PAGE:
Haider v. United States Department of Homeland Security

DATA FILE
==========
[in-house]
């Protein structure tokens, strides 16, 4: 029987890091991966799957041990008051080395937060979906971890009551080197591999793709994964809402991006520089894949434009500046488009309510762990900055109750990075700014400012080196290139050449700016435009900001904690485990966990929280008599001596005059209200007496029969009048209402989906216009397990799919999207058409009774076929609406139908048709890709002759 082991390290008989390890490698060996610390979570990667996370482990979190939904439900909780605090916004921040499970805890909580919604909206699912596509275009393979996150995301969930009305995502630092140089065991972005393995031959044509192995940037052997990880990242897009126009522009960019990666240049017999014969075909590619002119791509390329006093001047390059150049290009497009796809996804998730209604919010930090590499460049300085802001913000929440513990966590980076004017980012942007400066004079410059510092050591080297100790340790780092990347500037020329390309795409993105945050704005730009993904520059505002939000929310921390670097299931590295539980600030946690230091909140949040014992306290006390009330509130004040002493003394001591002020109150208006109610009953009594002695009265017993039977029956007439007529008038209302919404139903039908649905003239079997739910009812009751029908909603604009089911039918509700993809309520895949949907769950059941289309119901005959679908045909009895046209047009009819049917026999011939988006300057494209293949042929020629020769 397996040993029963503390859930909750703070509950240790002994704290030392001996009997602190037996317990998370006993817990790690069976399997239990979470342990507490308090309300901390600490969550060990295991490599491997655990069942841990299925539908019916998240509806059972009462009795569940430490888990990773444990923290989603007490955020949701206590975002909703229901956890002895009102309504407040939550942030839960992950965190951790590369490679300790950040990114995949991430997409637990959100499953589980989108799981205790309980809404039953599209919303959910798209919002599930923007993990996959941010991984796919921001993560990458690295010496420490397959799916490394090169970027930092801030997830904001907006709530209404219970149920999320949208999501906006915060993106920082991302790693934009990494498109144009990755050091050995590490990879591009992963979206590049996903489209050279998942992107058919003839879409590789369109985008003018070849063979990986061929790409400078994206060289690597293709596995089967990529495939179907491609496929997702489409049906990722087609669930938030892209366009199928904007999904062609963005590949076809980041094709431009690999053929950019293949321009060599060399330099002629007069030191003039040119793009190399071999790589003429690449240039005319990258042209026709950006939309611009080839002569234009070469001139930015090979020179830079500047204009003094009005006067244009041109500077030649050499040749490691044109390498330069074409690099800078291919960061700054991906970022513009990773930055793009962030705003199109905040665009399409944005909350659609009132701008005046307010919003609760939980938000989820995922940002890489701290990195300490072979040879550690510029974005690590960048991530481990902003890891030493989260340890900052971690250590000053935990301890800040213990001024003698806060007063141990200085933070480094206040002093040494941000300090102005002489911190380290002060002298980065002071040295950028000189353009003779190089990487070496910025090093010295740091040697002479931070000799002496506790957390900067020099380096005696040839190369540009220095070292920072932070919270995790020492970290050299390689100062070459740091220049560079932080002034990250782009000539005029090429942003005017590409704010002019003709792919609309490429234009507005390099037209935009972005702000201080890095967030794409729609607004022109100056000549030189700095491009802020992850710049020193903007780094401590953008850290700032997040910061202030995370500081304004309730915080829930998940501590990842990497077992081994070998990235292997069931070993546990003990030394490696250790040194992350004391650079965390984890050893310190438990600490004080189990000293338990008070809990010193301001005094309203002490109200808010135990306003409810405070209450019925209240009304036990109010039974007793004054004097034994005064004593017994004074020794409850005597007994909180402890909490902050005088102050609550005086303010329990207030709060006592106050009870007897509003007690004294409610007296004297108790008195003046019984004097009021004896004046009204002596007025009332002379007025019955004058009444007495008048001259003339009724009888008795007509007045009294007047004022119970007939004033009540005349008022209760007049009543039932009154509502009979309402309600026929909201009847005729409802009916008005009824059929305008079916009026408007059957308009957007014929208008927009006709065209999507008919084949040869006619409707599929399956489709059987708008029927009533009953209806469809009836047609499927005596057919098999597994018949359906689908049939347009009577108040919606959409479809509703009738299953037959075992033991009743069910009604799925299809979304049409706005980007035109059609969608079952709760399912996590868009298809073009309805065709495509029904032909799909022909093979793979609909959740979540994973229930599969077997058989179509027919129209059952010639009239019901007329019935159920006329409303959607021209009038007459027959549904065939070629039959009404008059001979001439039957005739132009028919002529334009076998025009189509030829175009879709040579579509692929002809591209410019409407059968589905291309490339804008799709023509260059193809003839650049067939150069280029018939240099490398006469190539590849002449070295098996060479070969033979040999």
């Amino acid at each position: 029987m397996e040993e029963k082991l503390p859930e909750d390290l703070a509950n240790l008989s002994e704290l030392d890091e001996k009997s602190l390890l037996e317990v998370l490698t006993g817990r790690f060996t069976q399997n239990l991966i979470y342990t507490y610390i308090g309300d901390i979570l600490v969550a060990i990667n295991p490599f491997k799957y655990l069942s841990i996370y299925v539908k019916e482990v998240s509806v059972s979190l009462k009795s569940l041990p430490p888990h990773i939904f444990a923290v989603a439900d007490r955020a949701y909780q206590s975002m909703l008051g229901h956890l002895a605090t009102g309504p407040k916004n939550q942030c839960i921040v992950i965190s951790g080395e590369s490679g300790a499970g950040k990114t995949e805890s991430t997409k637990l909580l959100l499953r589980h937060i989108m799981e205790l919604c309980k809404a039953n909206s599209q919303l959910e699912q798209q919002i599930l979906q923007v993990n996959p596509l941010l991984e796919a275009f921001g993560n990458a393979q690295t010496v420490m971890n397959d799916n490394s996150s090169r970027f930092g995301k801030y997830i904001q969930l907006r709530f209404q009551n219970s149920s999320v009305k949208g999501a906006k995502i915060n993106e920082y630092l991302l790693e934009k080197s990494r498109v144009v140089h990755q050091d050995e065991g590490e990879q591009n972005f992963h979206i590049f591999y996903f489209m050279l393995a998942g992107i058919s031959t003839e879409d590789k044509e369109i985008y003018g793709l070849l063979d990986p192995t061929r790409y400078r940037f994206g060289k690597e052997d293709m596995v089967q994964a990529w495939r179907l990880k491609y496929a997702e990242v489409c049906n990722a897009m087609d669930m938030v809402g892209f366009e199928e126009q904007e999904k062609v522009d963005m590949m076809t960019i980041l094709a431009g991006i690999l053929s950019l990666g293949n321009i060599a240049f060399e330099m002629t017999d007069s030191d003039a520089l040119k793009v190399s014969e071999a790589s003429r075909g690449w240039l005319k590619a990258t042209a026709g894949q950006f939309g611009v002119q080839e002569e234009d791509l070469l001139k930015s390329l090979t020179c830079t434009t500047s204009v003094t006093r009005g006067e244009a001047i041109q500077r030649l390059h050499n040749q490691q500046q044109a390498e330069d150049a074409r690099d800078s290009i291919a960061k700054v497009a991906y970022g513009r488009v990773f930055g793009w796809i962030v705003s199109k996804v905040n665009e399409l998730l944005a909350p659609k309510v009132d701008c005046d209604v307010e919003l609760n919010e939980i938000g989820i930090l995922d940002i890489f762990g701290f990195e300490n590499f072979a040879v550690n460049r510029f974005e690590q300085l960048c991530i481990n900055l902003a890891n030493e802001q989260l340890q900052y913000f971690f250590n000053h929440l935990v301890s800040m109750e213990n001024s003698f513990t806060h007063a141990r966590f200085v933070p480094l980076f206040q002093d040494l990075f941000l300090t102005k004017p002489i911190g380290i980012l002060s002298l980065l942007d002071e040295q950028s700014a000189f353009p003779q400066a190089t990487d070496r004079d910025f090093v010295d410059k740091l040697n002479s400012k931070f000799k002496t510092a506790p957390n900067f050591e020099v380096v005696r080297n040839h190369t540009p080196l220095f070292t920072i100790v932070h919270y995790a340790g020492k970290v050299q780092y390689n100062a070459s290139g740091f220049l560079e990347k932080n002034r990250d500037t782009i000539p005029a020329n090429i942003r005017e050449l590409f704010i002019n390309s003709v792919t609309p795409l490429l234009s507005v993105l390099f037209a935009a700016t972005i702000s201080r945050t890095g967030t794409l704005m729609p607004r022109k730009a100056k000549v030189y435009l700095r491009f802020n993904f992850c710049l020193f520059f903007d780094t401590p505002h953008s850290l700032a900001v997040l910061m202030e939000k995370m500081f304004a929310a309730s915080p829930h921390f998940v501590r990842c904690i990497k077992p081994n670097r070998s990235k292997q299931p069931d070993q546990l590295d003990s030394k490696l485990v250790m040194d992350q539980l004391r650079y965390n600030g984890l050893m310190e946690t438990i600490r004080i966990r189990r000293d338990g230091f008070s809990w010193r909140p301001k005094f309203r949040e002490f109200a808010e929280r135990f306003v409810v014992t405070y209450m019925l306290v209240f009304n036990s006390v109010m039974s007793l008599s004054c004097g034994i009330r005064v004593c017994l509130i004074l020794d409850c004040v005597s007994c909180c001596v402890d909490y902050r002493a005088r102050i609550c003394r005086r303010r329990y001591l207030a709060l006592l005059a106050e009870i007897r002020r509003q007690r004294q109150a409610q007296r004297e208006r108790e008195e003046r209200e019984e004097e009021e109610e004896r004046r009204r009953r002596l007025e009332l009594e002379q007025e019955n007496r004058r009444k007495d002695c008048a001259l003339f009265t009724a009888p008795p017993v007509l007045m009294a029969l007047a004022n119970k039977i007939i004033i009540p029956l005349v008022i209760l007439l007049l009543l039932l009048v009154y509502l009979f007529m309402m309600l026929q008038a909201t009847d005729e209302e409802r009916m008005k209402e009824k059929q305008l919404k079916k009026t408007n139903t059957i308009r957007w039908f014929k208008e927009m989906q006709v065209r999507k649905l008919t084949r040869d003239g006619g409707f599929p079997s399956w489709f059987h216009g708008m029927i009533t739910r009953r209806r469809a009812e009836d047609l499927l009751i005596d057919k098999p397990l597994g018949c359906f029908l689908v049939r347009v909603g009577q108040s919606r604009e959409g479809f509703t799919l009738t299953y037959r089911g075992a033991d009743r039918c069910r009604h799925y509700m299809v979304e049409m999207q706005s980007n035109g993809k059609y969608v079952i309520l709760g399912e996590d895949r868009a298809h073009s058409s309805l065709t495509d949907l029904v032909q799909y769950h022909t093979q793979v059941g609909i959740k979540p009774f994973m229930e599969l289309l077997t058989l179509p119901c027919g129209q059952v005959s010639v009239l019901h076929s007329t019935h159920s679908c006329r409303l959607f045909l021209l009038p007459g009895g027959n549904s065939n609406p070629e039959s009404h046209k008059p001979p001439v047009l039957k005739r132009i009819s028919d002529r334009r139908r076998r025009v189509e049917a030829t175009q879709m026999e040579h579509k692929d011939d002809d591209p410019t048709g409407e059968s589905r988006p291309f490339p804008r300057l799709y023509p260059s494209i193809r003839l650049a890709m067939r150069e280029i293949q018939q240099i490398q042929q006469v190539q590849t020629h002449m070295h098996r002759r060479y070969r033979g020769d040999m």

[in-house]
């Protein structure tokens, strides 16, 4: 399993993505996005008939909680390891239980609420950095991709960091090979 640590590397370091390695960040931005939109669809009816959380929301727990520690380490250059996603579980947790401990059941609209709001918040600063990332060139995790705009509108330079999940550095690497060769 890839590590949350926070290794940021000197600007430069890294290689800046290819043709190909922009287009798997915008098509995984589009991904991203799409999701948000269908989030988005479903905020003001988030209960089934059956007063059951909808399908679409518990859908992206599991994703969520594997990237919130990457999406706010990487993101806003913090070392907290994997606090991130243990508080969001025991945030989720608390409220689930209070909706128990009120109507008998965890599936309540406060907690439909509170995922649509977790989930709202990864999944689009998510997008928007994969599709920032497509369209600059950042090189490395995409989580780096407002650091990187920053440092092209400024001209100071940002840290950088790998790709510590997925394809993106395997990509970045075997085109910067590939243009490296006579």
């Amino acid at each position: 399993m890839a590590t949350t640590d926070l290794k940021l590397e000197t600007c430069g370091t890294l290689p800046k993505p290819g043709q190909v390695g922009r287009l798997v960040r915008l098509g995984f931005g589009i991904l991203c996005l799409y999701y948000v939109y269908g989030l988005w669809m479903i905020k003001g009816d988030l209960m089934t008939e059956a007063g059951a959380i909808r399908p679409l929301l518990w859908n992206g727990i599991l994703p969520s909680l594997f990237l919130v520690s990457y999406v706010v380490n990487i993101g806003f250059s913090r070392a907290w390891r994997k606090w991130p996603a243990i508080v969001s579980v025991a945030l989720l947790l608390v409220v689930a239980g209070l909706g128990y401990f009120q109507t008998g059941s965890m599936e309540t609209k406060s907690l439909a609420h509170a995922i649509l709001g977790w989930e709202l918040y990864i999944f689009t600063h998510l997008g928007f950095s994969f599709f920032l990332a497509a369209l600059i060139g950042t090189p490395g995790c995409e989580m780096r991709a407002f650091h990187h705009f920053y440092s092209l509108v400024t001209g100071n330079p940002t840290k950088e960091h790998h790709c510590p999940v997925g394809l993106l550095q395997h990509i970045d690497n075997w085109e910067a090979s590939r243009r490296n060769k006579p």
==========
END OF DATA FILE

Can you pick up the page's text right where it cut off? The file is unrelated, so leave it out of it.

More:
UNITED STATES DISTRICT COURT FOR THE DISTRICT OF COLUMBIA FATIMA HAIDER Plaintiff, v. Civil Action No. 20-3808 (CKK) UNITED STATES DEPARTMENT OF HOMELAND SECURITY, et al., Defendants. MEMORANDUM OPINION AND ORDER (December 1, 2021) This matter comes before the Court on Defendants’ 1 (“Government”) [6] Motion to Dismiss. In this mandamus action, Plaintiff Fatima Haider (“Haider”), a lawful permanent resident of the United States, seeks an order compelling the Government to process her daughters’ visa applications expeditiously. Plaintiff also appears to allege that the U.S. Department of Homeland Security’s (“DHS”) Controlled Application Review and Resolution Program (“CARRP”) will discriminate against her and/or her family in future applications. In its Motion to Dismiss, the Government argues that: (1) her claims against DHS and affiliated entities are moot because it has granted what relief DHS can and (2) her claims against the U.S. Department of State (“State Department”) and affiliated entities are not yet ripe because she has yet to provide information required by regulation. 1 Defendants are the U.S. Department of Homeland Security, the U.S. Citizenship and Immigration Services, the U.S. Department of State, the U.S. Consulate, Dubai, United Arab Emirates, the Secretary of the Department of Homeland Security, the Director of the U.S. Citizenship and Immigration Services, and the Consul General of the United States of America at the United States Consulate, Dubai, United Arab Emirates. 1 The Court agrees, and, to the extent that Plaintiff alleges an injury arising from CARRP, that injury is too speculative to be justiciable. Accordingly, and upon consideration of the briefing, 2 the relevant legal authorities, and the record as a whole, the Court shall GRANT the Government’s [6] Motion to Dismiss and DISMISS WITHOUT PREJUDICE Plaintiff’s [1] Complaint for lack of subject matter jurisdiction. I. BACKGROUND A. Statutory Background A lawful permanent resident applying for a visa for a family member must comply with a multi-step process governed by the Immigration and Nationality Act (“INA”). First, the applicant must submit a Form I-130 petition with the U.S. Citizenship and Immigration Service (“USCIS”), an agency within DHS. See 8 C.F.R. § 204.1(a)(1). In reviewing the I-130 petition, USCIS has applied CARRP to some, but not all, applications. See Jafarzadeh v. Duke, 270 F. Supp. 3d 296, 300 (D.D.C. 2017). CARRP is a program, allegedly ongoing, that purportedly “flags” some visa applicants for additional review based on national security concerns. See id. at 301. If DHS grants the I-130 petition it must then send the application for the National Visa Center (“NVC”) for further processing, whether it has employed CARRP or not. See 8 C.F.R. § 204.2(a)(3). The NVC is a branch of the State Department. 2 This Memorandum Opinion and Order focuses on the following documents: • Complaint in the Nature of Mandamus (“Compl.”), ECF No. 1; • Defendants’ Memorandum of Points and Authorities in Support of Defendants’ Motion to Dismiss Plaintiff’s Complaint (“Defs.’ Mot.”), ECF No. 6-1; • Declaration of Rebecca Austin (“Austin Decl.”), ECF No. 6-2; • Plaintiff’s Opposition to Defendants’ Motion …

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